Single Life as Vocation


When people think of vocations, they usually think of the priesthood, religious life or marriage.  Consecrated lay people may also come to mind.  The stumbling block for most people is single life without the vows. While all these others are thought to somehow be forever vocations, single life is seen as temporary.   I have been someone who has been happy as a single person most of my life.  Yes, marriage has been a viable option.  True, the religious life has been considered.   Some days, have been lonely, just as with the other vocations.  I have had my moments of heartbreak with men but I have moved forward, keeping my eyes on Jesus.  I have mostly just lived happily without fixating on my status.

Three times this week, this topic has crossed my path.  I have read two articles and had a conversation with a deacon who wanted to understand what my single vocation has meant to me because he thinks that I live it well.  Somehow, I think I am being asked to consider how I got to this particular space.  Where did it all begin?  I grew up in a strict home where dating was not allowed until after high school.  I abided by that rule, despite having the odd crush on some of the boys I went to school with or knew from elsewhere.  That said, early in life I always had other interests and a deep faith. I fell in love with Jesus when I was five years old when I first heard the Scripture stories read in English in school (I had been going to a French parish).  The tales fascinated me and my heart expanded at the thought of a Creator who made all things good, including me. Life takes odd turns and as followers of the blog know, growing into this knowledge that I was created beautiful took some time to bind the wounds that childhood inflicted.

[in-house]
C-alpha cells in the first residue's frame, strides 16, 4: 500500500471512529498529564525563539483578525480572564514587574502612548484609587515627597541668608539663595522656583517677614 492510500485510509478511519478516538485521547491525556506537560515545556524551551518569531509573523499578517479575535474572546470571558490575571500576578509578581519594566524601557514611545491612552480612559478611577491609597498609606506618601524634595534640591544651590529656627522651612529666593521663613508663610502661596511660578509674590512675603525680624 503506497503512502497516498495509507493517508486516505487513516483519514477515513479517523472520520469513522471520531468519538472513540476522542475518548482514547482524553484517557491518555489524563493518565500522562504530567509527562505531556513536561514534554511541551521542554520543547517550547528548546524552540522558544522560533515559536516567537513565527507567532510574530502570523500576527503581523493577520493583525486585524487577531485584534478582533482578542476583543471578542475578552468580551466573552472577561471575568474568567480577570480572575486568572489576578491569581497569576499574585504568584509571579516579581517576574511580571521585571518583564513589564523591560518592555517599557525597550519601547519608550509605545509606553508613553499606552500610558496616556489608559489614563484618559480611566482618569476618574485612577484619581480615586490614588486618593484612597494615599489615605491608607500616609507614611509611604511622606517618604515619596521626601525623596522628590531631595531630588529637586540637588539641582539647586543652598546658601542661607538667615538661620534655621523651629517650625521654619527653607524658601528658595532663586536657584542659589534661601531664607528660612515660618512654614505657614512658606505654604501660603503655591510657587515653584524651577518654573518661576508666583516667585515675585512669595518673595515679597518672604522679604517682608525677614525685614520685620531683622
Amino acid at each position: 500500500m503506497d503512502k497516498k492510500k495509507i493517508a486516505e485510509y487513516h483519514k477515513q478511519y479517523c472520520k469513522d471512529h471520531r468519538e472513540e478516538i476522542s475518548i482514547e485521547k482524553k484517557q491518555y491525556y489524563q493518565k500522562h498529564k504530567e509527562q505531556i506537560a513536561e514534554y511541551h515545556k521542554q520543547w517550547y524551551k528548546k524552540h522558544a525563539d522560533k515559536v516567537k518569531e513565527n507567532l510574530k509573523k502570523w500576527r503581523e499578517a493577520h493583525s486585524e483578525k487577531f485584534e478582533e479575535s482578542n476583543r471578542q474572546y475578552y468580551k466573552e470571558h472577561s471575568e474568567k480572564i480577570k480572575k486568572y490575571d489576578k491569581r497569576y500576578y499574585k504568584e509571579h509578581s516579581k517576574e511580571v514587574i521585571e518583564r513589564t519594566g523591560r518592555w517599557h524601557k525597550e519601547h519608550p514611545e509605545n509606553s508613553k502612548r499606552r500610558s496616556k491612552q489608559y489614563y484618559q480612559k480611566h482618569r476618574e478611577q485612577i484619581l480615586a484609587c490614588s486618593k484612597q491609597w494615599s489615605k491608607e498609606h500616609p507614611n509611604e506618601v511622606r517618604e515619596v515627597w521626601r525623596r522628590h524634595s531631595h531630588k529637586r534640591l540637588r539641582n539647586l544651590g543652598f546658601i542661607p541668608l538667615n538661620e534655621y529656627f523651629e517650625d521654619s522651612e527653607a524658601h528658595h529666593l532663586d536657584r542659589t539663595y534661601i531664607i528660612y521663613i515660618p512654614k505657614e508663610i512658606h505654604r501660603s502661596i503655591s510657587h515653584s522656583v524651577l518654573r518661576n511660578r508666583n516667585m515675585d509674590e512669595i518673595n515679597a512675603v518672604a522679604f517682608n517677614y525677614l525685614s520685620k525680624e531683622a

Fast forward to a young bachelorette living on my own, working in a fabulous career, in a relationship which everyone thought was going to end in marriage, and suddenly life took another turn.  I was actively growing in my faith and falling more deeply in love with the Trinity.  The travel bug bit me with fangs and would not let go.  A whole world was out there to explore and in it was the sacred task of witnessing about and serving a mighty God.  The first time I went to Africa, I knew I would never be the same.  I then quit my job and moved to do a year of inner-city ministry in the USA.  My world would take yet another spin into a different direction.  Social justice became a strong passion in my life. My heart was breaking open to serve my Beloved in ways I did not think possible–among the least of these.  Yes, there were men on my radar at these times and my heart remained open to them but somehow what I was doing with my life as a single person seemed sacred enough to make me content.

My focus was always on the service of Christ and not on the falling in love part.  For me, I wanted a partner with whom I could serve God and help create the Kingdom here on earth.  That never happened and I was not distracted from the service piece as the relationships grew.  The question always became, can he join me on this journey? If the answer was no, I was not interested.  I have dated amazing men, both Christian and not. The ones whose hearts also loved God always stood a better chance.  I always dreamed of returning to Africa after retirement and settling there.  Prior to my illness, my eyes stayed fixed on that goal and desire.

My single vocation might have changed at some point I suppose but I have loved the life I have chosen. Yes, chosen.  I have had marriage proposals.  I have been in love.  If I were not dying I might have been ministering in the continent that stole my heart but that is not going to happen. The utmost question still on my mind these days is how can I serve you still, Beloved?  This is what has brought me the most joy in life.  I am not desperately seeking a man to care for me in these final days.  I know that I am deeply loved.  I have worked hard to create a community around me as a single person to deal with the many hurdles I have faced including loneliness, doubt, and sadness. What priest, nun, or married person has not felt these emotions? Few of these other vocations can avoid fleeting moments of discontentment either.  The grass sometimes does look greener and more inviting on the other side — from either perspective.